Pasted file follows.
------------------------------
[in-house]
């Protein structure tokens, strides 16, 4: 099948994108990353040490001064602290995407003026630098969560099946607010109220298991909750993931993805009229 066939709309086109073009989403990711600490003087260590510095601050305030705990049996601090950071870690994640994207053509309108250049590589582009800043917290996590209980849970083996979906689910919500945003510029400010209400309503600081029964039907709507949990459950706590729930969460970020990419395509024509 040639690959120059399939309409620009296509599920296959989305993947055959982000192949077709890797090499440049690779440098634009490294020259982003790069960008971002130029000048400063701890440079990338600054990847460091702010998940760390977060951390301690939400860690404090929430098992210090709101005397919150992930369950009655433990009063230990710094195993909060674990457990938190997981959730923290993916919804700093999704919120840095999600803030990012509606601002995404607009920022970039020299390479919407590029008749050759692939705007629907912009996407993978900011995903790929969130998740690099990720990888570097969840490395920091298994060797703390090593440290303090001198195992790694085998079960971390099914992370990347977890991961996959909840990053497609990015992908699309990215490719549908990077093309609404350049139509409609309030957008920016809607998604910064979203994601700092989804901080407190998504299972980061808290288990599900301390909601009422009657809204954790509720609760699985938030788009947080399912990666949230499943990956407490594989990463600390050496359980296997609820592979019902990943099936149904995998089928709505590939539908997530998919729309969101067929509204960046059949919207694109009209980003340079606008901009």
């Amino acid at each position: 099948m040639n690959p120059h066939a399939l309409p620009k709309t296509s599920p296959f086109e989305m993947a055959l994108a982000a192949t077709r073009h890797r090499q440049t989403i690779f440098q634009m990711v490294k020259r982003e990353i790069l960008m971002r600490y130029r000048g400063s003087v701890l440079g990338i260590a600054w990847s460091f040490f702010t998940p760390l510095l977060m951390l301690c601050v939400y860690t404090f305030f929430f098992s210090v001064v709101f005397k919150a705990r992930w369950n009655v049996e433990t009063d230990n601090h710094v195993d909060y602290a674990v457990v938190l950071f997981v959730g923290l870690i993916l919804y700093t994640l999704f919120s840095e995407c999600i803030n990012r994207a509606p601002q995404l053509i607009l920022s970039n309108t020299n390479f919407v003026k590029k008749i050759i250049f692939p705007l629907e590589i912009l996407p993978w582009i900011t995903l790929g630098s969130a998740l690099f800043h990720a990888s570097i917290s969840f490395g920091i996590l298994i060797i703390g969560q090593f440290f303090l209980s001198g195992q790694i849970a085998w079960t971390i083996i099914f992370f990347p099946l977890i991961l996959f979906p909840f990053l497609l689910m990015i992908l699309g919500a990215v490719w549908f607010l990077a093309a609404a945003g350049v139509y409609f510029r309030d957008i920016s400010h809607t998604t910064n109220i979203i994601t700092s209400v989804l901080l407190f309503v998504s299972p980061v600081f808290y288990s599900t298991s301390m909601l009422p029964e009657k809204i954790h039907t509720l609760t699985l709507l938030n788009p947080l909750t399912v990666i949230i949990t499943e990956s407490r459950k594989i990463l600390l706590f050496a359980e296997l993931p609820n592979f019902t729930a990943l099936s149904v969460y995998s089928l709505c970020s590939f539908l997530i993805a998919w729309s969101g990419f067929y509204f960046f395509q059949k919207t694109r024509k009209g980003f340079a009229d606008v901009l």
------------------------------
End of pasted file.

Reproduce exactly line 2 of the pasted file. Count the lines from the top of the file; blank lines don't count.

């Protein structure tokens, strides 16, 4: 099948994108990353040490001064602290995407003026630098969560099946607010109220298991909750993931993805009229 066939709309086109073009989403990711600490003087260590510095601050305030705990049996601090950071870690994640994207053509309108250049590589582009800043917290996590209980849970083996979906689910919500945003510029400010209400309503600081029964039907709507949990459950706590729930969460970020990419395509024509 040639690959120059399939309409620009296509599920296959989305993947055959982000192949077709890797090499440049690779440098634009490294020259982003790069960008971002130029000048400063701890440079990338600054990847460091702010998940760390977060951390301690939400860690404090929430098992210090709101005397919150992930369950009655433990009063230990710094195993909060674990457990938190997981959730923290993916919804700093999704919120840095999600803030990012509606601002995404607009920022970039020299390479919407590029008749050759692939705007629907912009996407993978900011995903790929969130998740690099990720990888570097969840490395920091298994060797703390090593440290303090001198195992790694085998079960971390099914992370990347977890991961996959909840990053497609990015992908699309990215490719549908990077093309609404350049139509409609309030957008920016809607998604910064979203994601700092989804901080407190998504299972980061808290288990599900301390909601009422009657809204954790509720609760699985938030788009947080399912990666949230499943990956407490594989990463600390050496359980296997609820592979019902990943099936149904995998089928709505590939539908997530998919729309969101067929509204960046059949919207694109009209980003340079606008901009």